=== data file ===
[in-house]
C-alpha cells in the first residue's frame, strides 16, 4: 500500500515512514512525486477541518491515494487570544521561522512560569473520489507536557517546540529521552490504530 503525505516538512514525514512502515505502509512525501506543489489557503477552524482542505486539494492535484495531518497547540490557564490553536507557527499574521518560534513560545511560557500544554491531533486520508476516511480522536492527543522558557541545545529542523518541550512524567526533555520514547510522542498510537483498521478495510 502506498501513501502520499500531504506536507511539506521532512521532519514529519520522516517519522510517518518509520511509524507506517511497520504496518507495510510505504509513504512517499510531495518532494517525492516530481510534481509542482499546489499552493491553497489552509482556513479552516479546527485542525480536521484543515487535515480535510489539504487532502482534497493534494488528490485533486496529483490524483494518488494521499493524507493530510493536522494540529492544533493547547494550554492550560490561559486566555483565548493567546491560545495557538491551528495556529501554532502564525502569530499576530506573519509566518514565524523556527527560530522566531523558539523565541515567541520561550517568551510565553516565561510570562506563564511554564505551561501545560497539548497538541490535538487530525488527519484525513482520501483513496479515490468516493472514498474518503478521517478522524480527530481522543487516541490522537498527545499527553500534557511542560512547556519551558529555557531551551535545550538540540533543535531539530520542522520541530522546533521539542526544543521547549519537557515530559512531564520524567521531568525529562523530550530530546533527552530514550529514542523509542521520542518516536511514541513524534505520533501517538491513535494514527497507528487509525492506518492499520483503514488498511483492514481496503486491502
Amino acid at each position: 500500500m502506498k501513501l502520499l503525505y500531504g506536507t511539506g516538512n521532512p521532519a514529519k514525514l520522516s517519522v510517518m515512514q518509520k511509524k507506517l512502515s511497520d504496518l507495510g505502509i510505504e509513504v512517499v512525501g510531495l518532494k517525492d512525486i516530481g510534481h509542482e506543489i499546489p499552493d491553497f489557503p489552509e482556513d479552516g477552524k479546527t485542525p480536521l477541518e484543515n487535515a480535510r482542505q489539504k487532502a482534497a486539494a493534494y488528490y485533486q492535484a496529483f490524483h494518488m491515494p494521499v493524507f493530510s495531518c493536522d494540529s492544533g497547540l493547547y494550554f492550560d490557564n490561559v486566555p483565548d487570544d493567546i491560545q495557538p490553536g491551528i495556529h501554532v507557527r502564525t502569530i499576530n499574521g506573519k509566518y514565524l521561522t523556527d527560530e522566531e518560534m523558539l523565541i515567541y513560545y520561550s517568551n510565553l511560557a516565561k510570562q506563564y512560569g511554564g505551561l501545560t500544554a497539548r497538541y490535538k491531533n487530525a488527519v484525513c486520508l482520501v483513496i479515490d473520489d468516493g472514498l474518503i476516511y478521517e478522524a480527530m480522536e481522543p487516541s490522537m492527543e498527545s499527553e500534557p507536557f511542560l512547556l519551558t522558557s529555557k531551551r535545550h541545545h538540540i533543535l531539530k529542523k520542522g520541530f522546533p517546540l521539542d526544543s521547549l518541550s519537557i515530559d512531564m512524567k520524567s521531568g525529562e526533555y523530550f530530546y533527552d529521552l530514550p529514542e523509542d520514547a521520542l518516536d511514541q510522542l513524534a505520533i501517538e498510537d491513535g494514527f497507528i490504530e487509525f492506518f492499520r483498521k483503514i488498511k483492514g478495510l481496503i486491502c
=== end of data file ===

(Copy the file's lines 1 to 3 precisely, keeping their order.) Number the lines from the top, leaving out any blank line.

[in-house]
C-alpha cells in the first residue's frame, strides 16, 4: 500500500515512514512525486477541518491515494487570544521561522512560569473520489507536557517546540529521552490504530 503525505516538512514525514512502515505502509512525501506543489489557503477552524482542505486539494492535484495531518497547540490557564490553536507557527499574521518560534513560545511560557500544554491531533486520508476516511480522536492527543522558557541545545529542523518541550512524567526533555520514547510522542498510537483498521478495510 502506498501513501502520499500531504506536507511539506521532512521532519514529519520522516517519522510517518518509520511509524507506517511497520504496518507495510510505504509513504512517499510531495518532494517525492516530481510534481509542482499546489499552493491553497489552509482556513479552516479546527485542525480536521484543515487535515480535510489539504487532502482534497493534494488528490485533486496529483490524483494518488494521499493524507493530510493536522494540529492544533493547547494550554492550560490561559486566555483565548493567546491560545495557538491551528495556529501554532502564525502569530499576530506573519509566518514565524523556527527560530522566531523558539523565541515567541520561550517568551510565553516565561510570562506563564511554564505551561501545560497539548497538541490535538487530525488527519484525513482520501483513496479515490468516493472514498474518503478521517478522524480527530481522543487516541490522537498527545499527553500534557511542560512547556519551558529555557531551551535545550538540540533543535531539530520542522520541530522546533521539542526544543521547549519537557515530559512531564520524567521531568525529562523530550530530546533527552530514550529514542523509542521520542518516536511514541513524534505520533501517538491513535494514527497507528487509525492506518492499520483503514488498511483492514481496503486491502
Amino acid at each position: 500500500m502506498k501513501l502520499l503525505y500531504g506536507t511539506g516538512n521532512p521532519a514529519k514525514l520522516s517519522v510517518m515512514q518509520k511509524k507506517l512502515s511497520d504496518l507495510g505502509i510505504e509513504v512517499v512525501g510531495l518532494k517525492d512525486i516530481g510534481h509542482e506543489i499546489p499552493d491553497f489557503p489552509e482556513d479552516g477552524k479546527t485542525p480536521l477541518e484543515n487535515a480535510r482542505q489539504k487532502a482534497a486539494a493534494y488528490y485533486q492535484a496529483f490524483h494518488m491515494p494521499v493524507f493530510s495531518c493536522d494540529s492544533g497547540l493547547y494550554f492550560d490557564n490561559v486566555p483565548d487570544d493567546i491560545q495557538p490553536g491551528i495556529h501554532v507557527r502564525t502569530i499576530n499574521g506573519k509566518y514565524l521561522t523556527d527560530e522566531e518560534m523558539l523565541i515567541y513560545y520561550s517568551n510565553l511560557a516565561k510570562q506563564y512560569g511554564g505551561l501545560t500544554a497539548r497538541y490535538k491531533n487530525a488527519v484525513c486520508l482520501v483513496i479515490d473520489d468516493g472514498l474518503i476516511y478521517e478522524a480527530m480522536e481522543p487516541s490522537m492527543e498527545s499527553e500534557p507536557f511542560l512547556l519551558t522558557s529555557k531551551r535545550h541545545h538540540i533543535l531539530k529542523k520542522g520541530f522546533p517546540l521539542d526544543s521547549l518541550s519537557i515530559d512531564m512524567k520524567s521531568g525529562e526533555y523530550f530530546y533527552d529521552l530514550p529514542e523509542d520514547a521520542l518516536d511514541q510522542l513524534a505520533i501517538e498510537d491513535g494514527f497507528i490504530e487509525f492506518f492499520r483498521k483503514i488498511k483492514g478495510l481496503i486491502c